As the demand for public records in Minneapolis surges, city clerks are feeling pressure to do a better job getting data to those filing the requests.
At a council meeting Thursday, Assistant City Clerk Christian Rummelhoff gave a presentation showing the city has already received 743 data requests this year, 320 more than at the same time last year and nearly double the requests for all of 2015. That doesn’t include hundreds of requests for Minneapolis police data.
He attributed the rise to more data-minded citizens and media, a concerted effort from the city to centralize and better track requests, and more inquiries coming for business purposes, such as someone looking for inspections related to the city’s vibrant real estate market.
At the council’s Enterprise Committee meeting Thursday, Chairwoman Linea Palmisano directed staff to prepare a “State of Data” report that will show how Minneapolis government can be more transparent and what the city clerk’s office has done since a 2015 audit, which showed the city lagged behind national standards. The report is due to the council in September.
“We know that there’s much work to do in terms of improving how we create, how we manage, how we share and how we dispose of our data,” Palmisano said. She said the data produced by Minneapolis government is an asset that belongs to the public. “We owe them that.”
Minneapolis is governed by a state law that defines what records are private and public in Minnesota, though the law is vague about how long the government has to fulfill a request. The processing time can vary by agency, amount of work needed and whether data must be redacted — or blacked out — in accordance with the law.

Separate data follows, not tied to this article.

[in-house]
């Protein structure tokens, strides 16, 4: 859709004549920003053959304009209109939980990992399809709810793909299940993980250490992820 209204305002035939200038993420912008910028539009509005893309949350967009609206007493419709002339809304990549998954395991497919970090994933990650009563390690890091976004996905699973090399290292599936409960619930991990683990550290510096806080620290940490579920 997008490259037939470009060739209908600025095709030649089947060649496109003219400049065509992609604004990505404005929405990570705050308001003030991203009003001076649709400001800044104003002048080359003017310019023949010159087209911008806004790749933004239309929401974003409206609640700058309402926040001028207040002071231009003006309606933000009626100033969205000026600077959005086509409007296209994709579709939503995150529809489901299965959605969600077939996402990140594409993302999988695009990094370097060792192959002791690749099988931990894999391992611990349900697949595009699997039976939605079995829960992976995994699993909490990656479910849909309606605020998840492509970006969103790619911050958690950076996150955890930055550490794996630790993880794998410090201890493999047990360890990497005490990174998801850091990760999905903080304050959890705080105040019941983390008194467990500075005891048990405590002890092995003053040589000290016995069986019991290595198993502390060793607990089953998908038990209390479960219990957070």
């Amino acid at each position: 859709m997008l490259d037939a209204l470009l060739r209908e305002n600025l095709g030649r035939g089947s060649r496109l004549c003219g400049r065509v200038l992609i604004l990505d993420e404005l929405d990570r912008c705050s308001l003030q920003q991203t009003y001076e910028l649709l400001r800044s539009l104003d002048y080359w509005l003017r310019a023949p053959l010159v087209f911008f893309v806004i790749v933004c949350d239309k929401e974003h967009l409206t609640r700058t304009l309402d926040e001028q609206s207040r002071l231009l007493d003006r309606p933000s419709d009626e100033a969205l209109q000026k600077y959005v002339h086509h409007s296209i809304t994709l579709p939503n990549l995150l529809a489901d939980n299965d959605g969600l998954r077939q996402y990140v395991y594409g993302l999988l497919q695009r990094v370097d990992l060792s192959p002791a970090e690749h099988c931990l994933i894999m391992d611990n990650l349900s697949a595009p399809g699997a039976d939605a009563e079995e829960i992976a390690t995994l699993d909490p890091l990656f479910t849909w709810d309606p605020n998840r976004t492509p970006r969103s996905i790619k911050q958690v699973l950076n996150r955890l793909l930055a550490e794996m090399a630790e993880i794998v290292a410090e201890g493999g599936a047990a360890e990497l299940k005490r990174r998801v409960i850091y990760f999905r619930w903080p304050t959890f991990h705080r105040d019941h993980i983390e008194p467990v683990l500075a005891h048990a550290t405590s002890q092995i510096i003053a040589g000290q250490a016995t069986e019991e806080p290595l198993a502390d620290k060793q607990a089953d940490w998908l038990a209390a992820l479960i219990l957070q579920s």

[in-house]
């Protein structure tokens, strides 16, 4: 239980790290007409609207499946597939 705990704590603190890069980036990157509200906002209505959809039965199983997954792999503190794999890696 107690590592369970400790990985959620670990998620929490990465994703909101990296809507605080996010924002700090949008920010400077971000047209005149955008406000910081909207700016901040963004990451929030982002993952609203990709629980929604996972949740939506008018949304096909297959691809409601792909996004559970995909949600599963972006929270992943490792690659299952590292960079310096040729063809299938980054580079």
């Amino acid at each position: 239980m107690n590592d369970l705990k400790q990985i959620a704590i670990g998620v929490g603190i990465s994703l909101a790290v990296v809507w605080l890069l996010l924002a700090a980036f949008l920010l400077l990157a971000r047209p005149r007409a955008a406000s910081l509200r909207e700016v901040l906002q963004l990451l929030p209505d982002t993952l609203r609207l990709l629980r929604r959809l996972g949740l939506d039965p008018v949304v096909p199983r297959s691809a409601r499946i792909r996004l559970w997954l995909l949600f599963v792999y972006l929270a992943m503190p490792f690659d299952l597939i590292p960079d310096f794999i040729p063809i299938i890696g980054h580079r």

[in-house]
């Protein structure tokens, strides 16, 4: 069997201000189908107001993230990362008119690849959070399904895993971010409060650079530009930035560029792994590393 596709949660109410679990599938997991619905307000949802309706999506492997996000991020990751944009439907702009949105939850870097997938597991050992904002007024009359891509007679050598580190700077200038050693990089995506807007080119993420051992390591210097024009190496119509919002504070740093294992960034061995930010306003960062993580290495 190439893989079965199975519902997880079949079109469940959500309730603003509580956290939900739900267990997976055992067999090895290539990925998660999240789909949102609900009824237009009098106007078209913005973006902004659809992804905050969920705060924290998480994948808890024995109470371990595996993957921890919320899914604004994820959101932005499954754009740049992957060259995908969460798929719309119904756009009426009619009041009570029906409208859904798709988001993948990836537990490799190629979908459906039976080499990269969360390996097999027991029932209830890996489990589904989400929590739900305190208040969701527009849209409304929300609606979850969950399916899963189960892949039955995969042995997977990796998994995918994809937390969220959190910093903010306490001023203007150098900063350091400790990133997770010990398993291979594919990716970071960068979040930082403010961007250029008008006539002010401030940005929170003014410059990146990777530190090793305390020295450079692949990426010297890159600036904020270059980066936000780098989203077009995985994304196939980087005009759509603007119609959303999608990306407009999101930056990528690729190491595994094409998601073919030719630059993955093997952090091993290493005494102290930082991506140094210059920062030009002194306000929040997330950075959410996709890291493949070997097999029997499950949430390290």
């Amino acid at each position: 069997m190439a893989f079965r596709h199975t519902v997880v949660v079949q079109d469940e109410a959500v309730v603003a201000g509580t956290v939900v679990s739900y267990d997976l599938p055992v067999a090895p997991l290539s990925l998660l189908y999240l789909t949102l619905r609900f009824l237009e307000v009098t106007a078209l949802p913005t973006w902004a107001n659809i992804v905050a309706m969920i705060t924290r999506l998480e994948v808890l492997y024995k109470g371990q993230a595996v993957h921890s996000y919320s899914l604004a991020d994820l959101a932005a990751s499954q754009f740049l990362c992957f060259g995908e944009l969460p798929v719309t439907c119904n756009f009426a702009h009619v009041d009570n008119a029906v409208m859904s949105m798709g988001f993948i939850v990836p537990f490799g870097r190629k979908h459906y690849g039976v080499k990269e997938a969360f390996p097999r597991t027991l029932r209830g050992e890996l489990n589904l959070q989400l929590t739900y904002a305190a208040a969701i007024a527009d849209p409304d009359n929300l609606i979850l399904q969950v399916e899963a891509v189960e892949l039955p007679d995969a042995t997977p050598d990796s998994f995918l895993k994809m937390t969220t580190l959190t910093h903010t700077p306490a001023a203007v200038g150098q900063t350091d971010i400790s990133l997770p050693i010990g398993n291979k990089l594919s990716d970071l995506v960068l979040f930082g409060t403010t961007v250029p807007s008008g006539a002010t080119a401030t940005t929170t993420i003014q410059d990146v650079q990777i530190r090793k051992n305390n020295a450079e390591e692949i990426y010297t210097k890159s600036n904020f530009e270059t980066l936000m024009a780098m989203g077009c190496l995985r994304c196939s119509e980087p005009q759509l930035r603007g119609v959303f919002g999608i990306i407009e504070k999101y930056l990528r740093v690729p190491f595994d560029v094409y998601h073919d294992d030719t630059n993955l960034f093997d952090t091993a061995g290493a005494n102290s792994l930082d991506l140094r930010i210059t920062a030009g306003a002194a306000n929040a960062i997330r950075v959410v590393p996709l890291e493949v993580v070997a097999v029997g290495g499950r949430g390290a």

The city’s 2015 internal audit found that Minneapolis did a poor job managing its records, securing private information and putting in place procedures for what to do if records are illegally breached. City Clerk Casey Carl, who is legally responsible for the city’s compliance with data laws, was scheduled to appear before the council to respond the following spring, but the presentation never happened.
Two years later, Palmisano said it’s time to put the spotlight back on public records.
“My vision is for Minneapolis to be a shining example of how government should work,” said Palmisano in an interview.
At the meeting Thursday, Rummelhoff presented the city’s complicated process for what happens once a request comes to Minneapolis, showing a system that relies on many staff and city departments to intake, collect, produce and review public records.
In 2017, it took 36 days on average to process a request, said Rummelhoff. More than half of requests took 10 days or less to process, according to city data.
Some requesters wait much longer. Five percent took three to six months, and 6 percent took longer than that.
The length of time can depend on how many cases the city is managing, so the rise in requests may be increasing the lag, said Rummelhoff.
Rummelhoff said the city has been working on improving how it manages and disseminates data since the 2015 audit, including a push to set up data “dashboards” that allow people to find information on the city’s website without the need for an official request. But he acknowledged there is more work to do.
“We don’t think we’re doing good enough, and we think we need to make improvements,” he said.